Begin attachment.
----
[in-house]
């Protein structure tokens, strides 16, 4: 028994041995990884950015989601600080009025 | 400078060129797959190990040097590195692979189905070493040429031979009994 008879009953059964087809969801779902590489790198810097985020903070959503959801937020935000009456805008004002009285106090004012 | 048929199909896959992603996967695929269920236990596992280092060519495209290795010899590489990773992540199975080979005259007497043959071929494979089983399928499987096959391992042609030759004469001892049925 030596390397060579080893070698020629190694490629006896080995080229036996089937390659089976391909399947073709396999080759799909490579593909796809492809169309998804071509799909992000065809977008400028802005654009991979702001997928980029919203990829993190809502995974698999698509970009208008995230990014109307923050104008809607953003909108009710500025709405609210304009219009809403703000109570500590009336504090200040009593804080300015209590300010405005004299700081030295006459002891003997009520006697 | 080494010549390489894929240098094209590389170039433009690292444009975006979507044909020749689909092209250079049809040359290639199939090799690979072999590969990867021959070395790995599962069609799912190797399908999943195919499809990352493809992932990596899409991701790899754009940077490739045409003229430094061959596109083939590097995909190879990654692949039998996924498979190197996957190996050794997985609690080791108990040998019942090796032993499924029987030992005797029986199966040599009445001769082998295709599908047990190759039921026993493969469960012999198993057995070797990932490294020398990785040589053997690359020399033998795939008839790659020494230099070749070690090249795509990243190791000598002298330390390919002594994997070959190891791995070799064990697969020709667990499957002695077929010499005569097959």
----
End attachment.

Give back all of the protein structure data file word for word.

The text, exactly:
[in-house]
């Protein structure tokens, strides 16, 4: 028994041995990884950015989601600080009025 | 400078060129797959190990040097590195692979189905070493040429031979009994 008879009953059964087809969801779902590489790198810097985020903070959503959801937020935000009456805008004002009285106090004012 | 048929199909896959992603996967695929269920236990596992280092060519495209290795010899590489990773992540199975080979005259007497043959071929494979089983399928499987096959391992042609030759004469001892049925 030596390397060579080893070698020629190694490629006896080995080229036996089937390659089976391909399947073709396999080759799909490579593909796809492809169309998804071509799909992000065809977008400028802005654009991979702001997928980029919203990829993190809502995974698999698509970009208008995230990014109307923050104008809607953003909108009710500025709405609210304009219009809403703000109570500590009336504090200040009593804080300015209590300010405005004299700081030295006459002891003997009520006697 | 080494010549390489894929240098094209590389170039433009690292444009975006979507044909020749689909092209250079049809040359290639199939090799690979072999590969990867021959070395790995599962069609799912190797399908999943195919499809990352493809992932990596899409991701790899754009940077490739045409003229430094061959596109083939590097995909190879990654692949039998996924498979190197996957190996050794997985609690080791108990040998019942090796032993499924029987030992005797029986199966040599009445001769082998295709599908047990190759039921026993493969469960012999198993057995070797990932490294020398990785040589053997690359020399033998795939008839790659020494230099070749070690090249795509990243190791000598002298330390390919002594994997070959190891791995070799064990697969020709667990499957002695077929010499005569097959």